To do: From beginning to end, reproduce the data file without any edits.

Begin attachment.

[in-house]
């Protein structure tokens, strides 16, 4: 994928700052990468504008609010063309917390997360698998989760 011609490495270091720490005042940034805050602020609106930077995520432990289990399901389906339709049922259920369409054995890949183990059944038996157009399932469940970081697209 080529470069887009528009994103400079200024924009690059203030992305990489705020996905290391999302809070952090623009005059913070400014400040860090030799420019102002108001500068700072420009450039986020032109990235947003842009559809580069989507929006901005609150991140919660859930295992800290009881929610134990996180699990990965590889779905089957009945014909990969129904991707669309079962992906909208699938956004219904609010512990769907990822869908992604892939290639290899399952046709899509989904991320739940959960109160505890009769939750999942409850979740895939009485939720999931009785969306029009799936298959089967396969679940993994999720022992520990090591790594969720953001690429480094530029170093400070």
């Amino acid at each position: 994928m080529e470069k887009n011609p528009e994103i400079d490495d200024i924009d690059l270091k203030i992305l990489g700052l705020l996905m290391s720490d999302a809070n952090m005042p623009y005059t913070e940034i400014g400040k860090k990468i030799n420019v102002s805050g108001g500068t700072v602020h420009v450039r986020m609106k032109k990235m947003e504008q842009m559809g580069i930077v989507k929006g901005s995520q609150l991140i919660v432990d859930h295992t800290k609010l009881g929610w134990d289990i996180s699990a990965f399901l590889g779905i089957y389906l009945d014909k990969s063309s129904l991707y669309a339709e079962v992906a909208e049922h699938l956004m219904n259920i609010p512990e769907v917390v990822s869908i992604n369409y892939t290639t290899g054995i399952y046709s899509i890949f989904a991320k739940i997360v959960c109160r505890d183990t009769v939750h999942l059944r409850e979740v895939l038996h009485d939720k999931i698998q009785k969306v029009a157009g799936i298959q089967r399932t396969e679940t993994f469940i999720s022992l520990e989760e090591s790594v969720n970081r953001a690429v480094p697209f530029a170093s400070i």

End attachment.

[in-house]
């Protein structure tokens, strides 16, 4: 994928700052990468504008609010063309917390997360698998989760 011609490495270091720490005042940034805050602020609106930077995520432990289990399901389906339709049922259920369409054995890949183990059944038996157009399932469940970081697209 080529470069887009528009994103400079200024924009690059203030992305990489705020996905290391999302809070952090623009005059913070400014400040860090030799420019102002108001500068700072420009450039986020032109990235947003842009559809580069989507929006901005609150991140919660859930295992800290009881929610134990996180699990990965590889779905089957009945014909990969129904991707669309079962992906909208699938956004219904609010512990769907990822869908992604892939290639290899399952046709899509989904991320739940959960109160505890009769939750999942409850979740895939009485939720999931009785969306029009799936298959089967396969679940993994999720022992520990090591790594969720953001690429480094530029170093400070």
């Amino acid at each position: 994928m080529e470069k887009n011609p528009e994103i400079d490495d200024i924009d690059l270091k203030i992305l990489g700052l705020l996905m290391s720490d999302a809070n952090m005042p623009y005059t913070e940034i400014g400040k860090k990468i030799n420019v102002s805050g108001g500068t700072v602020h420009v450039r986020m609106k032109k990235m947003e504008q842009m559809g580069i930077v989507k929006g901005s995520q609150l991140i919660v432990d859930h295992t800290k609010l009881g929610w134990d289990i996180s699990a990965f399901l590889g779905i089957y389906l009945d014909k990969s063309s129904l991707y669309a339709e079962v992906a909208e049922h699938l956004m219904n259920i609010p512990e769907v917390v990822s869908i992604n369409y892939t290639t290899g054995i399952y046709s899509i890949f989904a991320k739940i997360v959960c109160r505890d183990t009769v939750h999942l059944r409850e979740v895939l038996h009485d939720k999931i698998q009785k969306v029009a157009g799936i298959q089967r399932t396969e679940t993994f469940i999720s022992l520990e989760e090591s790594v969720n970081r953001a690429v480094p697209f530029a170093s400070i």